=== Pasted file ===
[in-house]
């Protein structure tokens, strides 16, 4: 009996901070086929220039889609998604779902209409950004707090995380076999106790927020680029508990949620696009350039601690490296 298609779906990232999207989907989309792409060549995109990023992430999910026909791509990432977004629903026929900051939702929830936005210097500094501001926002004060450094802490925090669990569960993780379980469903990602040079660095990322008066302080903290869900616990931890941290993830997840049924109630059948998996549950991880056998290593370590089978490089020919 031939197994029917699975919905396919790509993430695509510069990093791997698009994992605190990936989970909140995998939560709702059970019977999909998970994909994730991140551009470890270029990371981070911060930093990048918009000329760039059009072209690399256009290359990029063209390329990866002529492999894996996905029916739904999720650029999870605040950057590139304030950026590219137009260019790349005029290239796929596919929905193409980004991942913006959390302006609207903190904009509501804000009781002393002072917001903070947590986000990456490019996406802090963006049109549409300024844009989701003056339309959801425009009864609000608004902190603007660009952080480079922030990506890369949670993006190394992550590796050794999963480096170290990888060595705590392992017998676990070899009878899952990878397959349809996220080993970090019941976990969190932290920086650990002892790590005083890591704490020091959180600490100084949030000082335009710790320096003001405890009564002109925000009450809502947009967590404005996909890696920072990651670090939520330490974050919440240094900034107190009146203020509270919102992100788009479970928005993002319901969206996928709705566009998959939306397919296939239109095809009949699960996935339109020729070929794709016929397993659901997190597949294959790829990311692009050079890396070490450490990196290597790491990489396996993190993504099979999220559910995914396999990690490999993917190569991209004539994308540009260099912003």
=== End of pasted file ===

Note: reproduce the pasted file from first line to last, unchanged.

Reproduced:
[in-house]
């Protein structure tokens, strides 16, 4: 009996901070086929220039889609998604779902209409950004707090995380076999106790927020680029508990949620696009350039601690490296 298609779906990232999207989907989309792409060549995109990023992430999910026909791509990432977004629903026929900051939702929830936005210097500094501001926002004060450094802490925090669990569960993780379980469903990602040079660095990322008066302080903290869900616990931890941290993830997840049924109630059948998996549950991880056998290593370590089978490089020919 031939197994029917699975919905396919790509993430695509510069990093791997698009994992605190990936989970909140995998939560709702059970019977999909998970994909994730991140551009470890270029990371981070911060930093990048918009000329760039059009072209690399256009290359990029063209390329990866002529492999894996996905029916739904999720650029999870605040950057590139304030950026590219137009260019790349005029290239796929596919929905193409980004991942913006959390302006609207903190904009509501804000009781002393002072917001903070947590986000990456490019996406802090963006049109549409300024844009989701003056339309959801425009009864609000608004902190603007660009952080480079922030990506890369949670993006190394992550590796050794999963480096170290990888060595705590392992017998676990070899009878899952990878397959349809996220080993970090019941976990969190932290920086650990002892790590005083890591704490020091959180600490100084949030000082335009710790320096003001405890009564002109925000009450809502947009967590404005996909890696920072990651670090939520330490974050919440240094900034107190009146203020509270919102992100788009479970928005993002319901969206996928709705566009998959939306397919296939239109095809009949699960996935339109020729070929794709016929397993659901997190597949294959790829990311692009050079890396070490450490990196290597790491990489396996993190993504099979999220559910995914396999990690490999993917190569991209004539994308540009260099912003």